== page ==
According to Associate Professor Marjut Salokannel, who presented the preliminary results of the working group’s activities, it is up to the national statistical institutes in each country to ensure that their data are adequately anonymised or pseudonymised before being shared.
Afraid of losing trust
Statistical institutes, national data protection authorities, and committees on ethics were all represented in panel discussions held during the workshop in Stockholm. All recognise that the registries and biobanks constitute an invaluable tool for researchers. But the same can be said for the general population’s trust for the research community.
“Lack of confidence is on the rise. Our interviewers have noticed that informants are increasingly concerned about how the information they provide is going to be used,” said Stefan Lundgren, Director General of Statistics Sweden.
In the area of statistics, data sharing is moving in a positive direction in a number of Nordic countries. For example, Denmark, Sweden and Norway have taken steps to facilitate access to data for researchers by making it easier to use micro-data.
The representatives of the various statistical institutes are still concerned about the potential difficulties national agencies could face in exchanging data across national borders. They stressed the fact that they are dependent on maintaining one hundred per cent control over their own data.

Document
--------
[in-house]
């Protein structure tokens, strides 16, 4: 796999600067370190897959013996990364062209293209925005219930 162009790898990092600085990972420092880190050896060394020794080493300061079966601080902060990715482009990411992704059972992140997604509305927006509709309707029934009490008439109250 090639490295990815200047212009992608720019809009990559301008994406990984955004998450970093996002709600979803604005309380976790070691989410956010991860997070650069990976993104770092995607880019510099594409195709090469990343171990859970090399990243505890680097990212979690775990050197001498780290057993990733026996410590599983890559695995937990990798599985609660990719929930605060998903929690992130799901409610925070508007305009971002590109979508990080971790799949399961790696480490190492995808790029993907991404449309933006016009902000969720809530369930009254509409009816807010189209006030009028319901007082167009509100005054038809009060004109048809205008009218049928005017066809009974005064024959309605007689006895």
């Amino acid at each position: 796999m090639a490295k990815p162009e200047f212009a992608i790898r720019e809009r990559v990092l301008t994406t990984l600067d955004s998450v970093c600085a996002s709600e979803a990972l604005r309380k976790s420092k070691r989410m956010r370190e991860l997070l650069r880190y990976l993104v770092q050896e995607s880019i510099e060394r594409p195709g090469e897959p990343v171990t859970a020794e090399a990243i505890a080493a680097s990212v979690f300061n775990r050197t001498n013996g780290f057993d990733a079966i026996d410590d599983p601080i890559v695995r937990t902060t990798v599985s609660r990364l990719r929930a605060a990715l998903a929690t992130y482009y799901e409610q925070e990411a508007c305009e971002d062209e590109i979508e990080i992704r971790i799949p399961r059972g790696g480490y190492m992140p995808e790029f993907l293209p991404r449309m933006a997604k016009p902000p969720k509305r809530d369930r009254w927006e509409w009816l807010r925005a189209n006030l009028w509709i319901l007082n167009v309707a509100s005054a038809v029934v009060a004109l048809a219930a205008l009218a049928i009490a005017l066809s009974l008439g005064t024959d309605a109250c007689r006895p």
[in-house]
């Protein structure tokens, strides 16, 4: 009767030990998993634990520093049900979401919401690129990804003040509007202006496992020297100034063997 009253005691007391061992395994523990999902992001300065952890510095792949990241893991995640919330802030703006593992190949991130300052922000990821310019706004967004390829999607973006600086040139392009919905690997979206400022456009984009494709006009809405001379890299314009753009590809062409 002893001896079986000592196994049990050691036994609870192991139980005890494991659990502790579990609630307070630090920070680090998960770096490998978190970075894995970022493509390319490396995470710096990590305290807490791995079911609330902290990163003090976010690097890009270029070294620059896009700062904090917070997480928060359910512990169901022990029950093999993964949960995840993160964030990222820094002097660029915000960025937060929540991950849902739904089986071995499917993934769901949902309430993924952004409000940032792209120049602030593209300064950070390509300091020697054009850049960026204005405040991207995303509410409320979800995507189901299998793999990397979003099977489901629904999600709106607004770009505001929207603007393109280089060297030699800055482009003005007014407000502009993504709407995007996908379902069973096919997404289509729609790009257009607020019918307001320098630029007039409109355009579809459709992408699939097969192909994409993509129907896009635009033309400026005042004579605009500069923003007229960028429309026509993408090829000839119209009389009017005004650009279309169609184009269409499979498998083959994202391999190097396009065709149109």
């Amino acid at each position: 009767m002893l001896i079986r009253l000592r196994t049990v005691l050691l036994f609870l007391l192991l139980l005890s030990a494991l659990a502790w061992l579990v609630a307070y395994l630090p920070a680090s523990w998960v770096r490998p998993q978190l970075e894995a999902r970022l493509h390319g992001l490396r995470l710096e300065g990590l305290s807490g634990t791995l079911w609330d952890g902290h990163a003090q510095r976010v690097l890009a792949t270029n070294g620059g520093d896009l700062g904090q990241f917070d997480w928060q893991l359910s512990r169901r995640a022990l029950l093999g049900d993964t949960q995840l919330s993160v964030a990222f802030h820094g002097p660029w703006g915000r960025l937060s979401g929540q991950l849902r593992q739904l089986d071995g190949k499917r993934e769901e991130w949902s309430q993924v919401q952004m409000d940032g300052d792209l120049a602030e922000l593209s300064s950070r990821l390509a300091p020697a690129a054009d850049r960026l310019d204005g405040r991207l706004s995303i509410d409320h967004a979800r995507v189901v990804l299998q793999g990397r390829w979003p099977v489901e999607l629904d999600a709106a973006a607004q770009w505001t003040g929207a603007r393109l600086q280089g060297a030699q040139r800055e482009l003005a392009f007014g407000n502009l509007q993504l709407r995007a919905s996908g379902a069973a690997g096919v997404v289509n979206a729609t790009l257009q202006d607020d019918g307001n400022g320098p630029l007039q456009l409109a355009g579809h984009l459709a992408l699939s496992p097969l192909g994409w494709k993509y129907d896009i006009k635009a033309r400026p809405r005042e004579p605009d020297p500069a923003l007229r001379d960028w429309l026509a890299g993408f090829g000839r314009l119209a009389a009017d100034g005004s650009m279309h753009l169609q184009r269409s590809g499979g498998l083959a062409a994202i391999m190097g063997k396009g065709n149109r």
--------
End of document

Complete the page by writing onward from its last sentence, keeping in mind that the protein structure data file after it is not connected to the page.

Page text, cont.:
“All our work could be compromised if someone were to misuse our data. The population would lose faith in us and our databases are built upon this very trust,” stated Lars Thygesen from Statistics Denmark. Bjørn Henrichsen, Director of Norwegian Social Science Data Services (NSD) understands why the statistical institutes are cautious. But he is convinced it is possible to look at the systems in use today and find new ways of sharing data without undermining the population’s confidence in data collection in the Nordic countries.
A secure framework is key
It is the responsibility of the data protection authorities of each Nordic country to safeguard the integrity of research project participants.The data protection authority representatives were not able to provide any evidence of serious misuse of registry data by researchers. But most countries have experienced unfortunate incidents that make it clear that abuse of registry data can occur. It is therefore essential to have a clear framework in place.